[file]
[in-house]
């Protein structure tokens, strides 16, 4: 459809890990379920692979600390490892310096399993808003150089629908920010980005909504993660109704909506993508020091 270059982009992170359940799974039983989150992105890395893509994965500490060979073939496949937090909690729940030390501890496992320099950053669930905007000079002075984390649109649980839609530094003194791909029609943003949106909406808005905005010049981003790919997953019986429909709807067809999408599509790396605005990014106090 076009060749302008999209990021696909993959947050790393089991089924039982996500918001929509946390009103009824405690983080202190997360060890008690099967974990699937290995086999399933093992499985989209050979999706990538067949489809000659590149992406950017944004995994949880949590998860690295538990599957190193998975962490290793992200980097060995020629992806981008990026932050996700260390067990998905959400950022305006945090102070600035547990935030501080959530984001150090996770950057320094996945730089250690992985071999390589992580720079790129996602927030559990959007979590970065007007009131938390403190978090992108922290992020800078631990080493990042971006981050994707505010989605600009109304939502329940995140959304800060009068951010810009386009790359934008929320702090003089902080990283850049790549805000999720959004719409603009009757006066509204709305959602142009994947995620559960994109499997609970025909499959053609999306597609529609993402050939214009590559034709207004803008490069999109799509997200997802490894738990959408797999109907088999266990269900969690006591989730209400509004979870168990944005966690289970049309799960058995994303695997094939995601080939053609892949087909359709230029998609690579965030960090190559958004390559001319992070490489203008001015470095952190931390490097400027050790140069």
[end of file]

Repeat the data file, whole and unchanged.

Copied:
[in-house]
């Protein structure tokens, strides 16, 4: 459809890990379920692979600390490892310096399993808003150089629908920010980005909504993660109704909506993508020091 270059982009992170359940799974039983989150992105890395893509994965500490060979073939496949937090909690729940030390501890496992320099950053669930905007000079002075984390649109649980839609530094003194791909029609943003949106909406808005905005010049981003790919997953019986429909709807067809999408599509790396605005990014106090 076009060749302008999209990021696909993959947050790393089991089924039982996500918001929509946390009103009824405690983080202190997360060890008690099967974990699937290995086999399933093992499985989209050979999706990538067949489809000659590149992406950017944004995994949880949590998860690295538990599957190193998975962490290793992200980097060995020629992806981008990026932050996700260390067990998905959400950022305006945090102070600035547990935030501080959530984001150090996770950057320094996945730089250690992985071999390589992580720079790129996602927030559990959007979590970065007007009131938390403190978090992108922290992020800078631990080493990042971006981050994707505010989605600009109304939502329940995140959304800060009068951010810009386009790359934008929320702090003089902080990283850049790549805000999720959004719409603009009757006066509204709305959602142009994947995620559960994109499997609970025909499959053609999306597609529609993402050939214009590559034709207004803008490069999109799509997200997802490894738990959408797999109907088999266990269900969690006591989730209400509004979870168990944005966690289970049309799960058995994303695997094939995601080939053609892949087909359709230029998609690579965030960090190559958004390559001319992070490489203008001015470095952190931390490097400027050790140069």